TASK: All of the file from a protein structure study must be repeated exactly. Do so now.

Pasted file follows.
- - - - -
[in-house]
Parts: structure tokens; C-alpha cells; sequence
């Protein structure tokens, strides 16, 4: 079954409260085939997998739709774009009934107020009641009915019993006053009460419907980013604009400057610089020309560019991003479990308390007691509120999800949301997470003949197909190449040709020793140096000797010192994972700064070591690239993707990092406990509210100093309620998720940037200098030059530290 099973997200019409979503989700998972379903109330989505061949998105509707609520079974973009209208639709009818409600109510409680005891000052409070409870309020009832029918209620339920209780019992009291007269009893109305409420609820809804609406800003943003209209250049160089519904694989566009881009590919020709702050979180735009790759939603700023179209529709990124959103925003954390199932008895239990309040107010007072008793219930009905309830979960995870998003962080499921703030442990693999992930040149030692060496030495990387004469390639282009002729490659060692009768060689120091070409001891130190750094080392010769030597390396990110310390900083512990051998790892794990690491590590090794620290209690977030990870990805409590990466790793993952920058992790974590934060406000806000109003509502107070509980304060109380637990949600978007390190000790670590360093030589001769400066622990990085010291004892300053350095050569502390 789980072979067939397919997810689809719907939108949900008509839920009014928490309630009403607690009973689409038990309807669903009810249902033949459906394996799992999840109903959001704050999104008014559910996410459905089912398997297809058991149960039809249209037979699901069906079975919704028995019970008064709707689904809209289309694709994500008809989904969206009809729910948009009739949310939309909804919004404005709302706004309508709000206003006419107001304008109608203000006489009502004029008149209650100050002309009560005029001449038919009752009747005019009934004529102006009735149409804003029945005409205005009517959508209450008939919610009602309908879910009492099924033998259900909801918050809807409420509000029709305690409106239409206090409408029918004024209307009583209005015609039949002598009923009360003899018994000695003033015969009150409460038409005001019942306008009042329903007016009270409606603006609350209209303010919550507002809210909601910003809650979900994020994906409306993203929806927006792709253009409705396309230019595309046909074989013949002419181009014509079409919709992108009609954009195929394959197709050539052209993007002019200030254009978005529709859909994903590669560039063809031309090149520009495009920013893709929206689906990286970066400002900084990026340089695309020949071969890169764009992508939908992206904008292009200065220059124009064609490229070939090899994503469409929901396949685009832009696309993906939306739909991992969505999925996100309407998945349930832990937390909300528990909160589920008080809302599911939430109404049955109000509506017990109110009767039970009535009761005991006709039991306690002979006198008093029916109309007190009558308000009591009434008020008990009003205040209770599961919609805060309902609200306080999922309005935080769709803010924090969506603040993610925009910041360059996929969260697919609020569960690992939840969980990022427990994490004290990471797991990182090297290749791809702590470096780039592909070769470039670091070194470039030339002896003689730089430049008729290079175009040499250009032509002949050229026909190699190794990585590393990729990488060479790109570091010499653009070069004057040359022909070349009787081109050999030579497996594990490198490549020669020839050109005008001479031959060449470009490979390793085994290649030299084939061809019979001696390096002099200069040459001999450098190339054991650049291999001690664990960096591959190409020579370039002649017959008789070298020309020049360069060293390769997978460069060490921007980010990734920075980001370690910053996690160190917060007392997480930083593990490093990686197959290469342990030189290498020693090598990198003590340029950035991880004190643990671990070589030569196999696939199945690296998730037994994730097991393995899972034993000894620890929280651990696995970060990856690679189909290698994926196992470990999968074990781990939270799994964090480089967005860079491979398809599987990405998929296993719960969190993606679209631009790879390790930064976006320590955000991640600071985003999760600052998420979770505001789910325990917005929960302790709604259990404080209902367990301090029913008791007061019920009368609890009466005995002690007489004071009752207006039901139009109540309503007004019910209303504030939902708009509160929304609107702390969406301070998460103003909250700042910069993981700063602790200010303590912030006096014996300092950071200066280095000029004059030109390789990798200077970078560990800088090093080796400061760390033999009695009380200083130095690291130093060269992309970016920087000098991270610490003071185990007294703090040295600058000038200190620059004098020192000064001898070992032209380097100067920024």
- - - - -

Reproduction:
[in-house]
Parts: structure tokens; C-alpha cells; sequence
């Protein structure tokens, strides 16, 4: 079954409260085939997998739709774009009934107020009641009915019993006053009460419907980013604009400057610089020309560019991003479990308390007691509120999800949301997470003949197909190449040709020793140096000797010192994972700064070591690239993707990092406990509210100093309620998720940037200098030059530290 099973997200019409979503989700998972379903109330989505061949998105509707609520079974973009209208639709009818409600109510409680005891000052409070409870309020009832029918209620339920209780019992009291007269009893109305409420609820809804609406800003943003209209250049160089519904694989566009881009590919020709702050979180735009790759939603700023179209529709990124959103925003954390199932008895239990309040107010007072008793219930009905309830979960995870998003962080499921703030442990693999992930040149030692060496030495990387004469390639282009002729490659060692009768060689120091070409001891130190750094080392010769030597390396990110310390900083512990051998790892794990690491590590090794620290209690977030990870990805409590990466790793993952920058992790974590934060406000806000109003509502107070509980304060109380637990949600978007390190000790670590360093030589001769400066622990990085010291004892300053350095050569502390 789980072979067939397919997810689809719907939108949900008509839920009014928490309630009403607690009973689409038990309807669903009810249902033949459906394996799992999840109903959001704050999104008014559910996410459905089912398997297809058991149960039809249209037979699901069906079975919704028995019970008064709707689904809209289309694709994500008809989904969206009809729910948009009739949310939309909804919004404005709302706004309508709000206003006419107001304008109608203000006489009502004029008149209650100050002309009560005029001449038919009752009747005019009934004529102006009735149409804003029945005409205005009517959508209450008939919610009602309908879910009492099924033998259900909801918050809807409420509000029709305690409106239409206090409408029918004024209307009583209005015609039949002598009923009360003899018994000695003033015969009150409460038409005001019942306008009042329903007016009270409606603006609350209209303010919550507002809210909601910003809650979900994020994906409306993203929806927006792709253009409705396309230019595309046909074989013949002419181009014509079409919709992108009609954009195929394959197709050539052209993007002019200030254009978005529709859909994903590669560039063809031309090149520009495009920013893709929206689906990286970066400002900084990026340089695309020949071969890169764009992508939908992206904008292009200065220059124009064609490229070939090899994503469409929901396949685009832009696309993906939306739909991992969505999925996100309407998945349930832990937390909300528990909160589920008080809302599911939430109404049955109000509506017990109110009767039970009535009761005991006709039991306690002979006198008093029916109309007190009558308000009591009434008020008990009003205040209770599961919609805060309902609200306080999922309005935080769709803010924090969506603040993610925009910041360059996929969260697919609020569960690992939840969980990022427990994490004290990471797991990182090297290749791809702590470096780039592909070769470039670091070194470039030339002896003689730089430049008729290079175009040499250009032509002949050229026909190699190794990585590393990729990488060479790109570091010499653009070069004057040359022909070349009787081109050999030579497996594990490198490549020669020839050109005008001479031959060449470009490979390793085994290649030299084939061809019979001696390096002099200069040459001999450098190339054991650049291999001690664990960096591959190409020579370039002649017959008789070298020309020049360069060293390769997978460069060490921007980010990734920075980001370690910053996690160190917060007392997480930083593990490093990686197959290469342990030189290498020693090598990198003590340029950035991880004190643990671990070589030569196999696939199945690296998730037994994730097991393995899972034993000894620890929280651990696995970060990856690679189909290698994926196992470990999968074990781990939270799994964090480089967005860079491979398809599987990405998929296993719960969190993606679209631009790879390790930064976006320590955000991640600071985003999760600052998420979770505001789910325990917005929960302790709604259990404080209902367990301090029913008791007061019920009368609890009466005995002690007489004071009752207006039901139009109540309503007004019910209303504030939902708009509160929304609107702390969406301070998460103003909250700042910069993981700063602790200010303590912030006096014996300092950071200066280095000029004059030109390789990798200077970078560990800088090093080796400061760390033999009695009380200083130095690291130093060269992309970016920087000098991270610490003071185990007294703090040295600058000038200190620059004098020192000064001898070992032209380097100067920024």